CLEVELAND: No one outside of Cleveland knew much about Kyrie Irving at last year’s All-Star weekend. His brief college career, coupled with the lockout, left him an anonymous No. 1 overall pick and the Cavs didn’t have any games on national television.
That’s why he and his agent, Jeff Wechsler, approached the weekend as his personal Super Bowl. Irving targeted that weekend as his opportunity to introduce himself to the rest of the league with a shining performance in the Rising Stars game and countless meetings with potential sponsors stacked back to back for three days.
Now everyone across the league knows Irving, be it for his Rookie of the Year, his Uncle Drew persona or his meteoric rise to the top of the point-guard rankings. But his approach to this All-Star weekend remains similar to last year.
“Last year I walked into the hotel and saw Kobe and CP3 [Chris Paul] and all their pictures around the hotel. Now I get to see Kyrie’s picture,” Irving said. “This is my first All-Star weekend, so it’s probably like another Super Bowl, honestly.”
Irving’s weekend is jammed so full, he won’t have time for the sponsor meetings that consumed most of his days last year. He has the Rising Stars game again on Friday, the 3-point shootout on Saturday and the actual All-Star Game on Sunday. Business aside, this is how Irving prefers it.
“I told my agent to chill with all that,” Irving joked.
It’s rare for a second-year player to make an All-Star team, but Irving has never lacked for confidence.
“For me it’s just about earning everybody’s respect,” he said when asked if he felt like he belonged on the same floor as the All-Stars. “I really don’t care whether they believe it or not, it’s just about letting my game speak for itself.”
Pop on top
Gregg Popovich’s career .684 winning percentage entering Wednesday night ranks third among all-time coaches (minimum 500 games) and he should crack the top 10 in all-time wins sometime next season. Popovich and Cavs coach Byron Scott forged a friendship years ago and remain close.
“The type of person and coach he is, I think he’ll go down as one of the best we’ve ever had in this league,” Scott said. “He don’t care who you are, he’ll cuss you out if you’re his top player or his 12th player.”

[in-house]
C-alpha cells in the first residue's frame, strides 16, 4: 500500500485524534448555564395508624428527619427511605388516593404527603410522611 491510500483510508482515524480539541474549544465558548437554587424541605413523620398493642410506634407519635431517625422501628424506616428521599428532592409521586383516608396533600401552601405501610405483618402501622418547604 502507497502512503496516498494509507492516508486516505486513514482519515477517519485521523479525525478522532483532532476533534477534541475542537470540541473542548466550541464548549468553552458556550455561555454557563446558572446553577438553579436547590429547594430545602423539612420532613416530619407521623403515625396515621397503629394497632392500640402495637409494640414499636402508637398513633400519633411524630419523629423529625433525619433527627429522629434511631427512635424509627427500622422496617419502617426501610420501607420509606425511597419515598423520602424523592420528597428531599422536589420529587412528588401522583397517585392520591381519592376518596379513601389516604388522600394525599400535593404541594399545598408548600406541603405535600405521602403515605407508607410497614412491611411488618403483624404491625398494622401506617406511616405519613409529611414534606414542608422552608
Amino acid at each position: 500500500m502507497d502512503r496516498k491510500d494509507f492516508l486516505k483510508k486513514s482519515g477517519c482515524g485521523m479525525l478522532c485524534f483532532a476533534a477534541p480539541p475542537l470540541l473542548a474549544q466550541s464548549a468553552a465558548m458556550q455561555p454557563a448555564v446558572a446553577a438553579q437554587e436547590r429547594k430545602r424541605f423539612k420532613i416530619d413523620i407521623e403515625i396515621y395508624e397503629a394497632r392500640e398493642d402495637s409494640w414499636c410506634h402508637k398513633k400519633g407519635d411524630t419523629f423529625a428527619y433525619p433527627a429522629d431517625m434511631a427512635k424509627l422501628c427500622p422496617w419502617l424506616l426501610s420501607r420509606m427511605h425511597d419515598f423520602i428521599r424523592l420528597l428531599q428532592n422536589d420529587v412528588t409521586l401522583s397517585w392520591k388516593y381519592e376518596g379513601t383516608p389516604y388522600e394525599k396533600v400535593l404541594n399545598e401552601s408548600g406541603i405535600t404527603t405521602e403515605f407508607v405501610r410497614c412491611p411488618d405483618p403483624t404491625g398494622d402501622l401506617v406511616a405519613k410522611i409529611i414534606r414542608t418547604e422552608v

Scott said coaches have an easier time doing that when the stars are accepting of criticism.
“It can only happen if you have a superstar like Tim Duncan who will allow it. He’s not going to pout about it, he’s going to accept the criticism, accept the responsibility and deal with it,” Scott said. “Once that happens, everybody else knows everybody can be on the hook as far as receiving Pop’s wrath. I’ve seen him go off on guys on the sideline and I’m sure he does it in the locker room. Just because of the fact he holds everybody accountable is kind of what separates him.”
The Spurs and Cavs have each plucked a starter out of the other team’s trash heap. The Spurs signed Danny Green after the Cavs waived him near the end of training camp three years ago, but then the Spurs also released him twice. He has finally latched on for good, averaging 10 points as the Spurs’ starting point guard.
“He’s really gaining a lot of confidence, he’s shooting the ball well, improving on team defense game by game, learning how to finish better at the rim, playing with a lot of focus, improving all the time,” Popovich said. “It’s taken him awhile, but it’s a good example of persistence and he finally found a spot.”
The same can be said of Alonzo Gee, whom the Cavs signed after he was released by a couple of teams, including the Spurs.
“Alonzo is one of our favorites we’ve ever had through there,” Popovich said.
“He’s another example of somebody who’s worked hard. He got better and better.
‘‘Then it’s finding a team that’s got a slot for you so you can go show something. I’m thrilled for him.”